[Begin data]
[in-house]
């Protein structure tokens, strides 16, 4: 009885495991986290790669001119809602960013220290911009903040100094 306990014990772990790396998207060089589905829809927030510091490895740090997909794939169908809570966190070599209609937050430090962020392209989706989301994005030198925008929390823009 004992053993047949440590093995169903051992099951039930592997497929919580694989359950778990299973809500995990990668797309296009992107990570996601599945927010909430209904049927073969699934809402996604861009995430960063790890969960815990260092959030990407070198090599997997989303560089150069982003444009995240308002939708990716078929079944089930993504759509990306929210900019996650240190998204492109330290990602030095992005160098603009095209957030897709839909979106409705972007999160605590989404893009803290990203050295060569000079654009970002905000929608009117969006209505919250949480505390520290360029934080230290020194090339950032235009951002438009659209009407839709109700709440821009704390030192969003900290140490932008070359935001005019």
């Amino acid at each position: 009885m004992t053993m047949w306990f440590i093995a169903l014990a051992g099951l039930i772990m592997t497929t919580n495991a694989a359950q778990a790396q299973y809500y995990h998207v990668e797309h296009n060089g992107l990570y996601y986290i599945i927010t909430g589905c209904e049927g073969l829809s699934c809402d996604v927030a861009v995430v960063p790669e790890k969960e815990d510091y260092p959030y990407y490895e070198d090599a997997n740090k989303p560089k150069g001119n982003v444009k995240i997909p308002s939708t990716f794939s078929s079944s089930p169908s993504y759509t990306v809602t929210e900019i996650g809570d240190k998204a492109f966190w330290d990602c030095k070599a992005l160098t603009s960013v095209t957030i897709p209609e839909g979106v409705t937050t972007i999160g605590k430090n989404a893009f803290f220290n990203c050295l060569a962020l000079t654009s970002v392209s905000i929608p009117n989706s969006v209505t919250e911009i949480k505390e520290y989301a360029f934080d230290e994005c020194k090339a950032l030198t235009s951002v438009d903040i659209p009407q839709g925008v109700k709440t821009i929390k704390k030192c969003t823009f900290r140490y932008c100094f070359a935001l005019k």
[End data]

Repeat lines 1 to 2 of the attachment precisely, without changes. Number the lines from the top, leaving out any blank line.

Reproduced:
[in-house]
């Protein structure tokens, strides 16, 4: 009885495991986290790669001119809602960013220290911009903040100094 306990014990772990790396998207060089589905829809927030510091490895740090997909794939169908809570966190070599209609937050430090962020392209989706989301994005030198925008929390823009 004992053993047949440590093995169903051992099951039930592997497929919580694989359950778990299973809500995990990668797309296009992107990570996601599945927010909430209904049927073969699934809402996604861009995430960063790890969960815990260092959030990407070198090599997997989303560089150069982003444009995240308002939708990716078929079944089930993504759509990306929210900019996650240190998204492109330290990602030095992005160098603009095209957030897709839909979106409705972007999160605590989404893009803290990203050295060569000079654009970002905000929608009117969006209505919250949480505390520290360029934080230290020194090339950032235009951002438009659209009407839709109700709440821009704390030192969003900290140490932008070359935001005019």